It is just a way for lenders to see on paper that you are a safe bet.

Persistence and consistency are key when building your credit history. So if your credit score is not where you want it to be, slow things down and start building evidence that you are an excellent person to lend to.

Hard Checks

Hard credit checks happen when you apply for a new credit agreement, such as applying for a new credit card or opening a new utility account. These types of checks are shown on your credit history.

Hard checks are totally fine, but try not to apply for multiple products that require these hard checks in a short time period. Lenders could view this as poor money management and be less inclined to lend to you. So one hard check every six months is best as hard checks cause your score to drop. After this time, it should start to rebuild itself.

Top tip: If you’re looking to apply for a mortgage soon, it wouldn't be a good idea to apply for multiple credit cards or get a car on finance in the months just before. Spread those out.


Your interest is what the lender charges you to borrow money from them or what is paid to you when you deposit money with an institution. There are a few common categories:


Simple Interest (aka Nominal): the basic rate of interest

For example: if you want to borrow £100, the lender charges you 10% interest (£10). That means £110 is repaid in total.

Compound Interest: when interest builds on top of interest 

If you save enough to make £20 in interest one year, then the next year, you earn interest on that £20, as well as the rest of your savings. YAY!

When taking out a mortgage you can opt for a Variable Rate or Fixed Rate

Variable Rate Interest:

The mortgage repayments may go up or down depending on the Bank of England’s rate of interest, known as the ‘base’ or ‘bank’ rate.

Fixed-Rate Interest:

The mortgage is fixed at the same rate of interest for a period of time. This means your monthly repayments are the same for the fixed term you agree to (i.e. 2 years, 5 years, or 10 years). When that period ends, you can choose to remortgage or switch to a variable rate.

See also APR ⬆ and Zero Percent Interest ⬇

Joint Accounts

Once you open a joint account with someone, or become named with someone else on a bill, it’s worth knowing that you become co-scored — which means your credit scores will link.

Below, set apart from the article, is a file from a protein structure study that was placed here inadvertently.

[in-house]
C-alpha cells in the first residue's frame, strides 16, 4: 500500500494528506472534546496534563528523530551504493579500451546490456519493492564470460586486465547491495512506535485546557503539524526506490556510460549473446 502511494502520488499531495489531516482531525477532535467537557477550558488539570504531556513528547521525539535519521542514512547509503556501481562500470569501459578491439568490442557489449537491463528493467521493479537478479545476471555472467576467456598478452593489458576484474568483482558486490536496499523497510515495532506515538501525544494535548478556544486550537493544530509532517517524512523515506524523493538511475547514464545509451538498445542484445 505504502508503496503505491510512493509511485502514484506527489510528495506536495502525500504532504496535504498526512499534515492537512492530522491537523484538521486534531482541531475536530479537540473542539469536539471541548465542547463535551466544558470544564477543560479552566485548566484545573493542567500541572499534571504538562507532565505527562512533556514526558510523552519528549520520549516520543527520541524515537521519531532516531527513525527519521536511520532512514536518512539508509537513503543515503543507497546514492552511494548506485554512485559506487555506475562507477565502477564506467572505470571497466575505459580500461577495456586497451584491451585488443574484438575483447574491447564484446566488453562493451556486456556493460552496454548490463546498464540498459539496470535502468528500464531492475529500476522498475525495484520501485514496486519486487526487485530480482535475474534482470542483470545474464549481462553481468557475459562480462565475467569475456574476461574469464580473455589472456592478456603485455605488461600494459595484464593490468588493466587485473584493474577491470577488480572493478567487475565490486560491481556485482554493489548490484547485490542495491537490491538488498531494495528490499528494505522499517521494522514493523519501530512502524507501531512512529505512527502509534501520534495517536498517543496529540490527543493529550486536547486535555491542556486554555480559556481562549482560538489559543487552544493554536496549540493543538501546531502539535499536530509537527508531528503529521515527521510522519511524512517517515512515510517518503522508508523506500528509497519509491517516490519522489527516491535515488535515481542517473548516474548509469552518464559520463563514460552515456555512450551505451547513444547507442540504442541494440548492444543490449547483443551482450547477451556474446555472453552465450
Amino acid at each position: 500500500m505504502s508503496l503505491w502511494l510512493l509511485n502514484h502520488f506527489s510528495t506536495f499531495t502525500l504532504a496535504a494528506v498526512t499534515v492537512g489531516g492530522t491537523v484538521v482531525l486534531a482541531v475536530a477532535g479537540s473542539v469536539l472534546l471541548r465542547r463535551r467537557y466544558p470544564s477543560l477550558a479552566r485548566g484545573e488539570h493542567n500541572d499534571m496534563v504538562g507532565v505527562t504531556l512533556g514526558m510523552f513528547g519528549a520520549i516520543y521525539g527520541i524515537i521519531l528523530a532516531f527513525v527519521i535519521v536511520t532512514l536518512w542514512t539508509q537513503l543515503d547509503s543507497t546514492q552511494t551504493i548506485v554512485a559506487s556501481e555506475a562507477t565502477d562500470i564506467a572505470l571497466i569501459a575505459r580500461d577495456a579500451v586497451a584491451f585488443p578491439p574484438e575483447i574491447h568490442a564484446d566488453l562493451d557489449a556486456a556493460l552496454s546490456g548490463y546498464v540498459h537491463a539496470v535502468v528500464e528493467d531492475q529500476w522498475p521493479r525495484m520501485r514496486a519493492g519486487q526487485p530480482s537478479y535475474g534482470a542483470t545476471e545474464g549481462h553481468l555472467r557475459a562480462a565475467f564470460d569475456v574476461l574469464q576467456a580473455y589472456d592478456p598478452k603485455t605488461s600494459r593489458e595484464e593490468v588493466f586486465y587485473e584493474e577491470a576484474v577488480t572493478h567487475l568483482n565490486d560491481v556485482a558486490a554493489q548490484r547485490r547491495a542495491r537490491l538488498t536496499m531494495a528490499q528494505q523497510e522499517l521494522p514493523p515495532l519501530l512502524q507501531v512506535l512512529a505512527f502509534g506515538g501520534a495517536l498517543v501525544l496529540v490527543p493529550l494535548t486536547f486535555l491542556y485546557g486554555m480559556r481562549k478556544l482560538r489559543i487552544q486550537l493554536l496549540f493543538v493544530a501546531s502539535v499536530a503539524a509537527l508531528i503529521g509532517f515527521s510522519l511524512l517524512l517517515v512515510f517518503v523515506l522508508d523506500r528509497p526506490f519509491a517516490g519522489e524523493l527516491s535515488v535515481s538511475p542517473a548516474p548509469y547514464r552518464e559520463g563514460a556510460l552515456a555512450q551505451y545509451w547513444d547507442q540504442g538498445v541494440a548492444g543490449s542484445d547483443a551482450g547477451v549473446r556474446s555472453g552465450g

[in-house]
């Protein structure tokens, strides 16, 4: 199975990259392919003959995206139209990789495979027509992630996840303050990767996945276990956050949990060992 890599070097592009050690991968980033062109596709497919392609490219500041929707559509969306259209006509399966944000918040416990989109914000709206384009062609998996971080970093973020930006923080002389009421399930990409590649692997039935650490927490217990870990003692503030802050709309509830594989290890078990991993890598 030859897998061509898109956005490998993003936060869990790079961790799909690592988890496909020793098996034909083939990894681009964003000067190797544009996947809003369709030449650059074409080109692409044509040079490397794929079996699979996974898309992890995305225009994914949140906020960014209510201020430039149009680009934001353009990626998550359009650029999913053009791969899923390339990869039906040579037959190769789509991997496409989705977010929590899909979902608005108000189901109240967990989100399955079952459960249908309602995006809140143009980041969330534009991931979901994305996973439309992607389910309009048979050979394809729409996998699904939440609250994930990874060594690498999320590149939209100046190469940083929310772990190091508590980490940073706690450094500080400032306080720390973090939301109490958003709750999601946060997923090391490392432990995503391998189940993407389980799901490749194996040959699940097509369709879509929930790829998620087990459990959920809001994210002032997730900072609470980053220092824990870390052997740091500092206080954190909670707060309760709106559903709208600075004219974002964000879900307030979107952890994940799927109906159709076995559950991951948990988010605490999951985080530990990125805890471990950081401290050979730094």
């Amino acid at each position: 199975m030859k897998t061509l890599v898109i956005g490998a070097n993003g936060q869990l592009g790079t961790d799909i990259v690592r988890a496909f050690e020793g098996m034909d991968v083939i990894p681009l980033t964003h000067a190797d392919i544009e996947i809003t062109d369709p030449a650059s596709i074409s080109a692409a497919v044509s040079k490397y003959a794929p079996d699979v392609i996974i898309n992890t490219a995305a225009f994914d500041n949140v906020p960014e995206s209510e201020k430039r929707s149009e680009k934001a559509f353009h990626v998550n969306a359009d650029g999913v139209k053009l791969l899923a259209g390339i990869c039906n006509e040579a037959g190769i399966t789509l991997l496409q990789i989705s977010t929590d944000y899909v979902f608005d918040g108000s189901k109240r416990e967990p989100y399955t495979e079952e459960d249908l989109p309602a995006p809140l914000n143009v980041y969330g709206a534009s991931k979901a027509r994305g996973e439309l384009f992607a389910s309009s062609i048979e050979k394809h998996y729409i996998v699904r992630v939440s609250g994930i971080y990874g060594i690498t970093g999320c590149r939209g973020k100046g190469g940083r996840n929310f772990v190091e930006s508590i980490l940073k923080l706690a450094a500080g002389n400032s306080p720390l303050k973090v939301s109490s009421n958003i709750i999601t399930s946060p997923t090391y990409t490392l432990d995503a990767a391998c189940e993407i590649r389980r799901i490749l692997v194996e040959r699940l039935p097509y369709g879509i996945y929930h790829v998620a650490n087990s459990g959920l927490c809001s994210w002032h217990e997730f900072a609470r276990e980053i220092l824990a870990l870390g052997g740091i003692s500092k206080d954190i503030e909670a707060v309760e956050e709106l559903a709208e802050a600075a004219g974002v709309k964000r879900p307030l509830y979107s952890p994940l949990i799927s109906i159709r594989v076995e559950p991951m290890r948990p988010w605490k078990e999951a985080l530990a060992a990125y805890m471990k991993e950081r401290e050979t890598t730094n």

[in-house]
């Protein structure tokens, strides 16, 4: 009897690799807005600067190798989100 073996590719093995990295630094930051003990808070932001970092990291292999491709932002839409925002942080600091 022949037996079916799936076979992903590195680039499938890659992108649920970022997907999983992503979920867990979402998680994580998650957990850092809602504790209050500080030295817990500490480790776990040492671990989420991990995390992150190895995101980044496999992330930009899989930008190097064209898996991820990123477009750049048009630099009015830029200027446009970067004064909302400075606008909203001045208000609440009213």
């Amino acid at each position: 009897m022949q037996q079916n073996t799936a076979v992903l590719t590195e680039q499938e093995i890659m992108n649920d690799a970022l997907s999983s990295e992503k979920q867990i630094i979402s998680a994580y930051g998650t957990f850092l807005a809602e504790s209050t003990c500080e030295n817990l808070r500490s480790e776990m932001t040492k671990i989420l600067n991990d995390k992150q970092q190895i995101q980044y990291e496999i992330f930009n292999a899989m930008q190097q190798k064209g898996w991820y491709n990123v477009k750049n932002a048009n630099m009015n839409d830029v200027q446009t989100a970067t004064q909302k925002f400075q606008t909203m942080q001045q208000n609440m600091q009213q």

If you live with someone but aren’t named on the bill with them then this doesn’t happen.

Here are some things to think about:

  • If the account goes into arrears, everyone named is responsible for repaying

  • For joint accounts, the other person(s) could withdraw all the money

  • The co-scoring could mean your efforts to raise your credit score are diminished if the other account holder has a poor credit history or doesn’t manage their money well.

Setting up Direct Debits or standing orders for your bills from your individual accounts, or using a joint email address to log in to your energy supplier’s website are good alternatives if a joint account doesn’t feel right for you.

Keeping up with the Joneses

Even the most hardened saver is allowed to desire life’s luxuries. There’s no shame in a treat every now and then. 

But beware of the trap of feeling like you’re not keeping up with everyone else. We’ll probably survive without the latest self-driving car, or trainers that, let’s be honest, are so expensive you keep in a shoebox anyway. 

We’re not suggesting you don’t purchase the necessities of life. If you accidentally drop your phone down the toilet and rice cannot save it, by all means, get a new one! It’s just that there’s no harm in shopping around for the cheapest deals in the process.

Low Credit Utilisation

It’s no secret that lenders like to see you doing a great job at managing your money. In their eyes, just because you have a credit limit of, say, £1,000, doesn’t mean you need to spend that much. 

In fact, lenders would prefer it to be below 25% (£250 if your limit is £1,000) to show that you’re managing your money responsibly and are not relying on credit too much.

This is called low credit utilisation and it has a big impact on your credit score.

Loqbox Grow is all about low credit utilisation. We’ll give you a credit limit that will show on your credit report and your simple £2.50 a week Loqbox membership payments are charged against it.